There's a lot you can do with the equivalent of 50 cents in Togo, a small country in West Africa. You can buy a tasty lunch of corn meal and meat, purchase a roll of toilet paper, or get a motorcycle taxi ride across town.
Katy Todd, a Forestville native, 25, is teaching women in the Togolese town of Dapaong the value of saving that small amount every other week, in a community-run savings program she started there as a Peace Corps volunteer.
The group of 28 women collects the funds in a box with three separate locks, and one woman who holds none of the keys stores the box in her home. Once the savings group gathers enough money, its members start dispersing loans to women.
"It's a really good process that they've done all over the world, and it has really high success rates," Todd said. "They get an average of 35 percent on their loans at the end of the year, which is better than what any bank is going to give you."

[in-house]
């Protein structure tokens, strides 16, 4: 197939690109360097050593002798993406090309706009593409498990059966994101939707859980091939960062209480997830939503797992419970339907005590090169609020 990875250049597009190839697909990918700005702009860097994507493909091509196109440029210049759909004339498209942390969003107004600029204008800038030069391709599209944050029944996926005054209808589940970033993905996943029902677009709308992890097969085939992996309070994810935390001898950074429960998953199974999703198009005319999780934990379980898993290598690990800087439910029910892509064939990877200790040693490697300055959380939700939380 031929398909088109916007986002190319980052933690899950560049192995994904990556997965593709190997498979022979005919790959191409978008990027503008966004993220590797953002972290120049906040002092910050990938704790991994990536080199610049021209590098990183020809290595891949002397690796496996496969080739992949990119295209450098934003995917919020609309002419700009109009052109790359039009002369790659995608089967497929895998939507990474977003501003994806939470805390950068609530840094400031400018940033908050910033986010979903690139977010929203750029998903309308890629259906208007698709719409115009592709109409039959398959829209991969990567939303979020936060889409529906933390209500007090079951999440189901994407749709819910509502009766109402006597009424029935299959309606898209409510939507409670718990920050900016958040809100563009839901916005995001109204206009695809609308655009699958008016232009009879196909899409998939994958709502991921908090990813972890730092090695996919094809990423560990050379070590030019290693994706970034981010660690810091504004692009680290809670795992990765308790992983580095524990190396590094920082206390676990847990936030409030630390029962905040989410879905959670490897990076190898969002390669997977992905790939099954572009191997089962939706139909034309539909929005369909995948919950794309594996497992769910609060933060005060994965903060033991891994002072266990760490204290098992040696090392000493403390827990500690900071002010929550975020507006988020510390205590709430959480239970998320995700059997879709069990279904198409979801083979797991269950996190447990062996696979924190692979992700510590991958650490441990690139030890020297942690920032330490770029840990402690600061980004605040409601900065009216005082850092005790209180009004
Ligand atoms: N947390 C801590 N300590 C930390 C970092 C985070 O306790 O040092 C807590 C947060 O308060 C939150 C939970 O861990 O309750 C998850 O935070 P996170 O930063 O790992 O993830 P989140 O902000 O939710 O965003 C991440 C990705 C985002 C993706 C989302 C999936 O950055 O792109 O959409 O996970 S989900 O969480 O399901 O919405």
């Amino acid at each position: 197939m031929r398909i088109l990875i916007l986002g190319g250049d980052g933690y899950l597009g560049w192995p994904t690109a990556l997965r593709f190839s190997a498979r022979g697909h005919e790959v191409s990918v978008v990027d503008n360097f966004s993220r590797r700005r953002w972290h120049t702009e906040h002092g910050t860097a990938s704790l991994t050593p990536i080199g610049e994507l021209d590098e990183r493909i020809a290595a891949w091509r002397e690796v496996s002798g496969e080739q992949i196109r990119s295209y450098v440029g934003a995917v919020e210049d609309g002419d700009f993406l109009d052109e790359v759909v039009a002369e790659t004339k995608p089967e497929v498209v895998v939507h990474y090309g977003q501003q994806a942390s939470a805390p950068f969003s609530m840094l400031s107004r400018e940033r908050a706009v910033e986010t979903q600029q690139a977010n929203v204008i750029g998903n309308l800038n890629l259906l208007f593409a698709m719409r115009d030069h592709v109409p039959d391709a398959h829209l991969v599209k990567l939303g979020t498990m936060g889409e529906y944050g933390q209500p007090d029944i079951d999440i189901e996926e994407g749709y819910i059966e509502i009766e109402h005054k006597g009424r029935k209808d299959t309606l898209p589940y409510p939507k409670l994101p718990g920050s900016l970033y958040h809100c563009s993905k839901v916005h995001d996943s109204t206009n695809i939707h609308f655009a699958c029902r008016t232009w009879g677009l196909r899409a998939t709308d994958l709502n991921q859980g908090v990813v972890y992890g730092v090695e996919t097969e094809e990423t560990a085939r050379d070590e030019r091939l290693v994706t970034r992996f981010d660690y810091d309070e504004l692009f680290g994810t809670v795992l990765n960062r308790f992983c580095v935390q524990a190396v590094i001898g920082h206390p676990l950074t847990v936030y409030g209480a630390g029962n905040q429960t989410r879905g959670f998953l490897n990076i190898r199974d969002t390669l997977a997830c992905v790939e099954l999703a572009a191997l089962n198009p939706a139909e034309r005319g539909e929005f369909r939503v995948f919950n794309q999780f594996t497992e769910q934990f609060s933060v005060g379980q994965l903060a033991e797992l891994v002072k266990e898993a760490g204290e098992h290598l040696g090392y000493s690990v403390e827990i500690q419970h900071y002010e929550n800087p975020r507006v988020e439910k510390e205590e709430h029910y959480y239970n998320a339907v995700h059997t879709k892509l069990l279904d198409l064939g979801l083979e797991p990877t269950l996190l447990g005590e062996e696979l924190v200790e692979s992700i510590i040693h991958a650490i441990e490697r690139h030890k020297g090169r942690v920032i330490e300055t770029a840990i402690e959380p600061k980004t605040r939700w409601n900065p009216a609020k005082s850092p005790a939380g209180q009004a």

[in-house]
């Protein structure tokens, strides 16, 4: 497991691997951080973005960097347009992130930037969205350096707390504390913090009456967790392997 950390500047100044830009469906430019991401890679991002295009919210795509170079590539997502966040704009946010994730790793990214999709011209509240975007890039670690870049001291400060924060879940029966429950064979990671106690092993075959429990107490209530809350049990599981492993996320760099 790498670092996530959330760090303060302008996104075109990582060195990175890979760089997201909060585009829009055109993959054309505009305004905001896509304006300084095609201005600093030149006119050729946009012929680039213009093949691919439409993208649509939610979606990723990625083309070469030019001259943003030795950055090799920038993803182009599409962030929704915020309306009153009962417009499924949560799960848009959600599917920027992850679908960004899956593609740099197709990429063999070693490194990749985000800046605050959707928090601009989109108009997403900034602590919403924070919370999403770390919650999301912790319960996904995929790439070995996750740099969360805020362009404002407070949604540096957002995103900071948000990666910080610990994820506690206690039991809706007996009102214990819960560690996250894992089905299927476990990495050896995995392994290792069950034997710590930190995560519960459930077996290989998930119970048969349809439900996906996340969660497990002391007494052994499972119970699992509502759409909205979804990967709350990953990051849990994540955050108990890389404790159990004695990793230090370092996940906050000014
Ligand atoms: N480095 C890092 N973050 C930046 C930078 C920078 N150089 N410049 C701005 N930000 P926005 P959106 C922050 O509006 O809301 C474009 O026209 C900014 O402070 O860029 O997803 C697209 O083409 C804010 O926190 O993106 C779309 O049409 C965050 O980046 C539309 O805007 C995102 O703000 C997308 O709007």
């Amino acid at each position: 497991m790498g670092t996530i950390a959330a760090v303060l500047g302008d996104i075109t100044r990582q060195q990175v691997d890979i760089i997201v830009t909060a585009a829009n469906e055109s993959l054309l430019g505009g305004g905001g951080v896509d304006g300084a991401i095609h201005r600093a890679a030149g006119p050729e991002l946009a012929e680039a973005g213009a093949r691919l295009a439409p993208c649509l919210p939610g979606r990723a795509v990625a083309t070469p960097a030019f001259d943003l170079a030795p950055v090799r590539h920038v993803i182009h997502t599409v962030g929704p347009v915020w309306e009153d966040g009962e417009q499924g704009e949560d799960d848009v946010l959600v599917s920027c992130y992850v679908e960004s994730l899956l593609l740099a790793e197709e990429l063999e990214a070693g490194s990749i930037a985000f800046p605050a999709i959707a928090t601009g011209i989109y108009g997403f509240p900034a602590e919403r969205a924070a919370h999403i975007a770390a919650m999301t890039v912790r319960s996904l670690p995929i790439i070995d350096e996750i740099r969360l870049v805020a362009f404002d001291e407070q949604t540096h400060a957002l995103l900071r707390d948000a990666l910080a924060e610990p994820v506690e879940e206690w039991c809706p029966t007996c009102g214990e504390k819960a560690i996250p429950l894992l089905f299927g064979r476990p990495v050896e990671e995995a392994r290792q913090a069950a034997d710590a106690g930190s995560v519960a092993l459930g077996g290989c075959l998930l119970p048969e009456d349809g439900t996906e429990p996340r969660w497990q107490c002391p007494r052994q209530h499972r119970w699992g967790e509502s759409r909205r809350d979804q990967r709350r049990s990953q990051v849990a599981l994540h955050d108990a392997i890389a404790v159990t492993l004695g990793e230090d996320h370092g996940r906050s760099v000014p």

Borrowers pay a 10 percent interest rate on their loans, and the fund also grows because women who are members pay a fee if they miss a group meeting. No one defaults, because it's a small community, and they don't want to be ostracized.
Todd, a graduate of UCLA, learned about the community lending model, called Village Savings and Loan Association, as an international economics major. In a country where family decisions are generally made by men, building up a small savings enables women to have more choices, she said.
Men are typically the main breadwinners, and their money goes to housing and food for the family. Women raise money for their children's schooling, which is free until the equivalent of sixth grade.
For that reason, every woman in Togo is a business woman, Todd said. They raise what they can by selling vegetables from their garden or "fast food" that they've prepared.
"It's really hard to be a woman in Togo," Todd said. "They are the backbone of the family. They do all the hard work. ... It's the woman's job to go get the water, which is a really hard task, because it's so heavy."